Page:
This Administration will not yield with regard to continuing Shuttle operations past 2010, but the next Administration will have no investment in that decision. They will tell us to extend the Shuttle. There is no other politically tenable course. It will appear irrational - heck it will be irrational - to say that we've built a Space Station we cannot use, that we're throwing away a $100 billion investment, when the cost of saving it is merely to continue flying Shuttle. Extending Shuttle creates no damage that they will care about, other than to delay the lunar program. They will not count that as a cost. They will not see what that does for U.S. leadership in space in the long term. And even if they do, they have a problem in the short term that must be solved. Flying Shuttle is the only way to solve it.
          Thus, the recommendation Jack should give, and the direction I am giving, is that SOMD and SMD need to begin working together to prepare a "Plan B" -- how we would continue to operate Shuttle, in case the new Administration directs us to do so, while doing the least damage possible to Ares/Orion, in the events that (a) extra money is made available and (b) no extra money is made available. Our focus should be on minimizing the collateral damage to NASA caused by the recent events and their likely consequences.
          For the record, and without regard to the underlying truth of the proposition, I do not believe the Russians would ever admit -- nor do I think they believe -- that they need us to help them operate ISS. Yes, there are actions we could take to hold ISS hostage, or even to prevent them from using it -- power management stuff, for example. We will not take those actions. Practically speaking, the Russians can sustain ISS without US crew as long as we don't actively sabotage them, which I do not believe we would ever do, short of war. So I will not make the argument that "dependence" works both ways. We need them. They don't "need" us. We're a "nice to have".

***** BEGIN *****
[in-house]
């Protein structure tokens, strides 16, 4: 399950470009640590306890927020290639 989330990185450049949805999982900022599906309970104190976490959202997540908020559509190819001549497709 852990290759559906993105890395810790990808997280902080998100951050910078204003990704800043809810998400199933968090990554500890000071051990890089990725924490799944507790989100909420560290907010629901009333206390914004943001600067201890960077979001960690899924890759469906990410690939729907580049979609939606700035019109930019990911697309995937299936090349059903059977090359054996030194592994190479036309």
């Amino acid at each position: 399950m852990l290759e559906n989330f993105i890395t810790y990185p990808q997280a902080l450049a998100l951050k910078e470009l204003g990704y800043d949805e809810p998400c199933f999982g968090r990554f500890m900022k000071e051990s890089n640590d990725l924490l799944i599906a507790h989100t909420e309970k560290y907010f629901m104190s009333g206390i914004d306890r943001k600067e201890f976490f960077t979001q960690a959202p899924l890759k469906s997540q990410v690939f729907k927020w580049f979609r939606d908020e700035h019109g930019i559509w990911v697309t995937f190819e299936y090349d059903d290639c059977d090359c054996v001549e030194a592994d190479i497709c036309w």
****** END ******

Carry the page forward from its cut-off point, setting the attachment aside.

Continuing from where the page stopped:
The argument that we need to get Shuttle out of the way so that conversion of VAB/MAF for Constellation can proceed is simply specious. If we are told to extend Shuttle without any new money, there is no immediate need to convert. If we're given extra money, then the VAB/MAF conflicts are solvable If we absolutely had to find a way for Shuttle and Ares/Orion to co-exist at VAB and MAF, we would. Its only a matter of money. So I'm not going to make this argument either.